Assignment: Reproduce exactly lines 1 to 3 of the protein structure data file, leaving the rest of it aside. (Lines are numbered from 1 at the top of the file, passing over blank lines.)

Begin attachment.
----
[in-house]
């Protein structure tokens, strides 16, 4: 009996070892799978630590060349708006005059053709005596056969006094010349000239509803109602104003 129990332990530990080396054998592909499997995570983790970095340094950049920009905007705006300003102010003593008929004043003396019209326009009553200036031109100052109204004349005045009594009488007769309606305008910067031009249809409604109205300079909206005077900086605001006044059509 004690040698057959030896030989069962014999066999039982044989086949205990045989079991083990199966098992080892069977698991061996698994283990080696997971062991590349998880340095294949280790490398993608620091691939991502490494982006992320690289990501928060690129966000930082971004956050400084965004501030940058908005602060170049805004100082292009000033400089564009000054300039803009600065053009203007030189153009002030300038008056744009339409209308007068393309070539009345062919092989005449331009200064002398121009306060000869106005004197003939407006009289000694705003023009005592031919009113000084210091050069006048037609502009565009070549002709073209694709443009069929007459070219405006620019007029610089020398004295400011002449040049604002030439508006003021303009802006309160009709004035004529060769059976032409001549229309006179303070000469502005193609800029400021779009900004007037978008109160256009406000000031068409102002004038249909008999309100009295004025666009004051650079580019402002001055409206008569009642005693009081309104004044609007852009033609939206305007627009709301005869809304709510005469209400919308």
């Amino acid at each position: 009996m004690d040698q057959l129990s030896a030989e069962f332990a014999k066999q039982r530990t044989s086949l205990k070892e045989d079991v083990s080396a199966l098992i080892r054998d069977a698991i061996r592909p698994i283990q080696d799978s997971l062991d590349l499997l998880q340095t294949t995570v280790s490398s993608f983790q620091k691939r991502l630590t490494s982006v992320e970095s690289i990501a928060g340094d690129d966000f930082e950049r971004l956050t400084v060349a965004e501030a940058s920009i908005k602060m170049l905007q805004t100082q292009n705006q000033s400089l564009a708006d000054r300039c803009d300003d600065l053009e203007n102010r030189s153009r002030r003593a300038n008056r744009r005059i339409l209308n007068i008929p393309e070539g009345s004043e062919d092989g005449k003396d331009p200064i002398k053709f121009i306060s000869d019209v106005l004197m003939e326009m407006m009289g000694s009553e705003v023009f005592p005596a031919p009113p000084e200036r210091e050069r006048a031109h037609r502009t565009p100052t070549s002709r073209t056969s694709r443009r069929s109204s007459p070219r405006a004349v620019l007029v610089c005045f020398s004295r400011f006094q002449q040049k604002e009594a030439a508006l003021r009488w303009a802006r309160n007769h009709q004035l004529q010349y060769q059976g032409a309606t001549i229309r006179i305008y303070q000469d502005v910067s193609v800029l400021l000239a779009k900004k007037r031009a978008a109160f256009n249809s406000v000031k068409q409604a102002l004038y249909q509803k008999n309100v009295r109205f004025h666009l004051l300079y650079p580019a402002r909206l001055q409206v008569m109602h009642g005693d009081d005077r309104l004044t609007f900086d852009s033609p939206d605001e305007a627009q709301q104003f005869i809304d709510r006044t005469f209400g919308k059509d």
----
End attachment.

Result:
[in-house]
């Protein structure tokens, strides 16, 4: 009996070892799978630590060349708006005059053709005596056969006094010349000239509803109602104003 129990332990530990080396054998592909499997995570983790970095340094950049920009905007705006300003102010003593008929004043003396019209326009009553200036031109100052109204004349005045009594009488007769309606305008910067031009249809409604109205300079909206005077900086605001006044059509 004690040698057959030896030989069962014999066999039982044989086949205990045989079991083990199966098992080892069977698991061996698994283990080696997971062991590349998880340095294949280790490398993608620091691939991502490494982006992320690289990501928060690129966000930082971004956050400084965004501030940058908005602060170049805004100082292009000033400089564009000054300039803009600065053009203007030189153009002030300038008056744009339409209308007068393309070539009345062919092989005449331009200064002398121009306060000869106005004197003939407006009289000694705003023009005592031919009113000084210091050069006048037609502009565009070549002709073209694709443009069929007459070219405006620019007029610089020398004295400011002449040049604002030439508006003021303009802006309160009709004035004529060769059976032409001549229309006179303070000469502005193609800029400021779009900004007037978008109160256009406000000031068409102002004038249909008999309100009295004025666009004051650079580019402002001055409206008569009642005693009081309104004044609007852009033609939206305007627009709301005869809304709510005469209400919308």
């Amino acid at each position: 009996m004690d040698q057959l129990s030896a030989e069962f332990a014999k066999q039982r530990t044989s086949l205990k070892e045989d079991v083990s080396a199966l098992i080892r054998d069977a698991i061996r592909p698994i283990q080696d799978s997971l062991d590349l499997l998880q340095t294949t995570v280790s490398s993608f983790q620091k691939r991502l630590t490494s982006v992320e970095s690289i990501a928060g340094d690129d966000f930082e950049r971004l956050t400084v060349a965004e501030a940058s920009i908005k602060m170049l905007q805004t100082q292009n705006q000033s400089l564009a708006d000054r300039c803009d300003d600065l053009e203007n102010r030189s153009r002030r003593a300038n008056r744009r005059i339409l209308n007068i008929p393309e070539g009345s004043e062919d092989g005449k003396d331009p200064i002398k053709f121009i306060s000869d019209v106005l004197m003939e326009m407006m009289g000694s009553e705003v023009f005592p005596a031919p009113p000084e200036r210091e050069r006048a031109h037609r502009t565009p100052t070549s002709r073209t056969s694709r443009r069929s109204s007459p070219r405006a004349v620019l007029v610089c005045f020398s004295r400011f006094q002449q040049k604002e009594a030439a508006l003021r009488w303009a802006r309160n007769h009709q004035l004529q010349y060769q059976g032409a309606t001549i229309r006179i305008y303070q000469d502005v910067s193609v800029l400021l000239a779009k900004k007037r031009a978008a109160f256009n249809s406000v000031k068409q409604a102002l004038y249909q509803k008999n309100v009295r109205f004025h666009l004051l300079y650079p580019a402002r909206l001055q409206v008569m109602h009642g005693d009081d005077r309104l004044t609007f900086d852009s033609p939206d605001e305007a627009q709301q104003f005869i809304d709510r006044t005469f209400g919308k059509d």